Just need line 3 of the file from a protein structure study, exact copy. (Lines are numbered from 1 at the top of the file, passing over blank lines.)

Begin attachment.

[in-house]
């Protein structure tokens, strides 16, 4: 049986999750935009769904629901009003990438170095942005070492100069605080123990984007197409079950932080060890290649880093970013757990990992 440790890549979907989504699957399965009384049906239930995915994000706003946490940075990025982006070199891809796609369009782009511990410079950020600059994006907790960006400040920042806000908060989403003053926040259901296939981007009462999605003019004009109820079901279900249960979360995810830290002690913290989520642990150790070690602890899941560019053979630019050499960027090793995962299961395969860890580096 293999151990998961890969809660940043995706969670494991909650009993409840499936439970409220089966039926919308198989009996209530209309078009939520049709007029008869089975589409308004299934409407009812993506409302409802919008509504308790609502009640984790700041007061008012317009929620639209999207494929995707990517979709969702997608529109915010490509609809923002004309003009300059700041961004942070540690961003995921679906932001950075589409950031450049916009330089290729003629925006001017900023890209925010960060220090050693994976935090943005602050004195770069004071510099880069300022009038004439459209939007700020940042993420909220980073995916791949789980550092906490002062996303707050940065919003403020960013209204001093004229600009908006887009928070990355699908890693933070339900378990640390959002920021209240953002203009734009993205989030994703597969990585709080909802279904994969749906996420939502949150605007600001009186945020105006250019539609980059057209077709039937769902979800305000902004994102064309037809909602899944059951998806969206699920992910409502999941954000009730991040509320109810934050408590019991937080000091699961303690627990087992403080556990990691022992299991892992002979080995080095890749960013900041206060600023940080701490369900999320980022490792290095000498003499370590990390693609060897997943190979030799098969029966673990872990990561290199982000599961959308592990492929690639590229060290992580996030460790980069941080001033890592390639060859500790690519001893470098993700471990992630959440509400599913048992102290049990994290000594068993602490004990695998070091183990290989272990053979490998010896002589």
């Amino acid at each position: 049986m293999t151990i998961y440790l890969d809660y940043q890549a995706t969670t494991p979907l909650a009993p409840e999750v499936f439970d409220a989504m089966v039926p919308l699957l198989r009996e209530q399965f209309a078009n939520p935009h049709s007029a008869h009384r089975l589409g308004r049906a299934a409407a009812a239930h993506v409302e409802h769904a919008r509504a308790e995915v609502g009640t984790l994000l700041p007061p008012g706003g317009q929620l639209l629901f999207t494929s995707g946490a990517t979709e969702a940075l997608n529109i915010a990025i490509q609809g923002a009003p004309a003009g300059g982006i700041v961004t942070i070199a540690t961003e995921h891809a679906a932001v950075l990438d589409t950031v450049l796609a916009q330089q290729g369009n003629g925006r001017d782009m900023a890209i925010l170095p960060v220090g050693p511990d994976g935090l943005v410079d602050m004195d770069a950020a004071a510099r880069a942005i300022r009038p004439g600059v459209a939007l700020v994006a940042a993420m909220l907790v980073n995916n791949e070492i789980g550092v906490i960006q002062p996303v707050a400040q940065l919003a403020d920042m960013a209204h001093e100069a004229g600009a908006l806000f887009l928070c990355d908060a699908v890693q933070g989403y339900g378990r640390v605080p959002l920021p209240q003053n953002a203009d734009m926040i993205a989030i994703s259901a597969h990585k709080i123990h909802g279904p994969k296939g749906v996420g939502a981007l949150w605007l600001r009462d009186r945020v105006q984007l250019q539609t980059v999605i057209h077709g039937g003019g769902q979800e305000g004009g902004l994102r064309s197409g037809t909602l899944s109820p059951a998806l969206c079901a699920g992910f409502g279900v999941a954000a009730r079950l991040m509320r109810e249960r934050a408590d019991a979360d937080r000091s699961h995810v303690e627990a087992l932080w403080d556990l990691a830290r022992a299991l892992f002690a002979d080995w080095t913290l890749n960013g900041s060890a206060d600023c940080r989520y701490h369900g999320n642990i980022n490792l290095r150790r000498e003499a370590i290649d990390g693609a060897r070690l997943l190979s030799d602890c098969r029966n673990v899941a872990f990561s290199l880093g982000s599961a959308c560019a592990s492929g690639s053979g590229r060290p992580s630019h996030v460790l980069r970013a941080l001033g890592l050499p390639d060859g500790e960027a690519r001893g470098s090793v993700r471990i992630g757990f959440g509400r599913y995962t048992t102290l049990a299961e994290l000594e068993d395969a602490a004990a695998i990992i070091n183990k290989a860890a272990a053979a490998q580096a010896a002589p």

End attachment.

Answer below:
């Amino acid at each position: 049986m293999t151990i998961y440790l890969d809660y940043q890549a995706t969670t494991p979907l909650a009993p409840e999750v499936f439970d409220a989504m089966v039926p919308l699957l198989r009996e209530q399965f209309a078009n939520p935009h049709s007029a008869h009384r089975l589409g308004r049906a299934a409407a009812a239930h993506v409302e409802h769904a919008r509504a308790e995915v609502g009640t984790l994000l700041p007061p008012g706003g317009q929620l639209l629901f999207t494929s995707g946490a990517t979709e969702a940075l997608n529109i915010a990025i490509q609809g923002a009003p004309a003009g300059g982006i700041v961004t942070i070199a540690t961003e995921h891809a679906a932001v950075l990438d589409t950031v450049l796609a916009q330089q290729g369009n003629g925006r001017d782009m900023a890209i925010l170095p960060v220090g050693p511990d994976g935090l943005v410079d602050m004195d770069a950020a004071a510099r880069a942005i300022r009038p004439g600059v459209a939007l700020v994006a940042a993420m909220l907790v980073n995916n791949e070492i789980g550092v906490i960006q002062p996303v707050a400040q940065l919003a403020d920042m960013a209204h001093e100069a004229g600009a908006l806000f887009l928070c990355d908060a699908v890693q933070g989403y339900g378990r640390v605080p959002l920021p209240q003053n953002a203009d734009m926040i993205a989030i994703s259901a597969h990585k709080i123990h909802g279904p994969k296939g749906v996420g939502a981007l949150w605007l600001r009462d009186r945020v105006q984007l250019q539609t980059v999605i057209h077709g039937g003019g769902q979800e305000g004009g902004l994102r064309s197409g037809t909602l899944s109820p059951a998806l969206c079901a699920g992910f409502g279900v999941a954000a009730r079950l991040m509320r109810e249960r934050a408590d019991a979360d937080r000091s699961h995810v303690e627990a087992l932080w403080d556990l990691a830290r022992a299991l892992f002690a002979d080995w080095t913290l890749n960013g900041s060890a206060d600023c940080r989520y701490h369900g999320n642990i980022n490792l290095r150790r000498e003499a370590i290649d990390g693609a060897r070690l997943l190979s030799d602890c098969r029966n673990v899941a872990f990561s290199l880093g982000s599961a959308c560019a592990s492929g690639s053979g590229r060290p992580s630019h996030v460790l980069r970013a941080l001033g890592l050499p390639d060859g500790e960027a690519r001893g470098s090793v993700r471990i992630g757990f959440g509400r599913y995962t048992t102290l049990a299961e994290l000594e068993d395969a602490a004990a695998i990992i070091n183990k290989a860890a272990a053979a490998q580096a010896a002589p």